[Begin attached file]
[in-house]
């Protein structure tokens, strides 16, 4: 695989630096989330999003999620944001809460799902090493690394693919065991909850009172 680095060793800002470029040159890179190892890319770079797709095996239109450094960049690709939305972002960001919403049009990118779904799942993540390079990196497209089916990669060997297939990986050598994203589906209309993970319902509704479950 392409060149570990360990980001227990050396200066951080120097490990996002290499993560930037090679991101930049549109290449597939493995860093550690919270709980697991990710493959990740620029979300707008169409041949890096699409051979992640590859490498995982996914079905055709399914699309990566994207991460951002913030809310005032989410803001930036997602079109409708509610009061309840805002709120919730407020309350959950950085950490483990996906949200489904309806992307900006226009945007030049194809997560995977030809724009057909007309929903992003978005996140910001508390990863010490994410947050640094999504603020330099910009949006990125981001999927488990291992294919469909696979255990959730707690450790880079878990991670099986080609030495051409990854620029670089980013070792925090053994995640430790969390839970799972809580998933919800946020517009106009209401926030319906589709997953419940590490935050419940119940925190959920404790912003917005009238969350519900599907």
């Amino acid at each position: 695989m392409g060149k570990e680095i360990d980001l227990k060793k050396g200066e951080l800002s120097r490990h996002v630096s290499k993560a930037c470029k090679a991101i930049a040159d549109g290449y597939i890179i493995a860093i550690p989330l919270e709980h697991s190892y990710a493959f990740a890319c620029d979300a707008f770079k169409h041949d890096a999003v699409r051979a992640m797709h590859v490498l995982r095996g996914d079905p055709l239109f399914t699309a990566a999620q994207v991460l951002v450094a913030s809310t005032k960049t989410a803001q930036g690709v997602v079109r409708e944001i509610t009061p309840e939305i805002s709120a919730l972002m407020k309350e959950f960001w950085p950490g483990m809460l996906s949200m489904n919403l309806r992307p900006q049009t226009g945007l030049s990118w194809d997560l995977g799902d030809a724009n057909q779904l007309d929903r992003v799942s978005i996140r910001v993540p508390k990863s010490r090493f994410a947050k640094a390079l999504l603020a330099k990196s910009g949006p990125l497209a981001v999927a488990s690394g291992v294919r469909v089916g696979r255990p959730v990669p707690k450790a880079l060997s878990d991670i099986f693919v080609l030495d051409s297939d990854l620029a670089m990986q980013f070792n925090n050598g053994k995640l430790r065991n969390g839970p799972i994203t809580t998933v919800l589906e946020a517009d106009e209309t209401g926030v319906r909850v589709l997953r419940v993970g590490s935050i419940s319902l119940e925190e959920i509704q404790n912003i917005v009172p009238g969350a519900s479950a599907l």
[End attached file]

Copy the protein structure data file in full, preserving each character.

[in-house]
């Protein structure tokens, strides 16, 4: 695989630096989330999003999620944001809460799902090493690394693919065991909850009172 680095060793800002470029040159890179190892890319770079797709095996239109450094960049690709939305972002960001919403049009990118779904799942993540390079990196497209089916990669060997297939990986050598994203589906209309993970319902509704479950 392409060149570990360990980001227990050396200066951080120097490990996002290499993560930037090679991101930049549109290449597939493995860093550690919270709980697991990710493959990740620029979300707008169409041949890096699409051979992640590859490498995982996914079905055709399914699309990566994207991460951002913030809310005032989410803001930036997602079109409708509610009061309840805002709120919730407020309350959950950085950490483990996906949200489904309806992307900006226009945007030049194809997560995977030809724009057909007309929903992003978005996140910001508390990863010490994410947050640094999504603020330099910009949006990125981001999927488990291992294919469909696979255990959730707690450790880079878990991670099986080609030495051409990854620029670089980013070792925090053994995640430790969390839970799972809580998933919800946020517009106009209401926030319906589709997953419940590490935050419940119940925190959920404790912003917005009238969350519900599907």
């Amino acid at each position: 695989m392409g060149k570990e680095i360990d980001l227990k060793k050396g200066e951080l800002s120097r490990h996002v630096s290499k993560a930037c470029k090679a991101i930049a040159d549109g290449y597939i890179i493995a860093i550690p989330l919270e709980h697991s190892y990710a493959f990740a890319c620029d979300a707008f770079k169409h041949d890096a999003v699409r051979a992640m797709h590859v490498l995982r095996g996914d079905p055709l239109f399914t699309a990566a999620q994207v991460l951002v450094a913030s809310t005032k960049t989410a803001q930036g690709v997602v079109r409708e944001i509610t009061p309840e939305i805002s709120a919730l972002m407020k309350e959950f960001w950085p950490g483990m809460l996906s949200m489904n919403l309806r992307p900006q049009t226009g945007l030049s990118w194809d997560l995977g799902d030809a724009n057909q779904l007309d929903r992003v799942s978005i996140r910001v993540p508390k990863s010490r090493f994410a947050k640094a390079l999504l603020a330099k990196s910009g949006p990125l497209a981001v999927a488990s690394g291992v294919r469909v089916g696979r255990p959730v990669p707690k450790a880079l060997s878990d991670i099986f693919v080609l030495d051409s297939d990854l620029a670089m990986q980013f070792n925090n050598g053994k995640l430790r065991n969390g839970p799972i994203t809580t998933v919800l589906e946020a517009d106009e209309t209401g926030v319906r909850v589709l997953r419940v993970g590490s935050i419940s319902l119940e925190e959920i509704q404790n912003i917005v009172p009238g969350a519900s479950a599907l």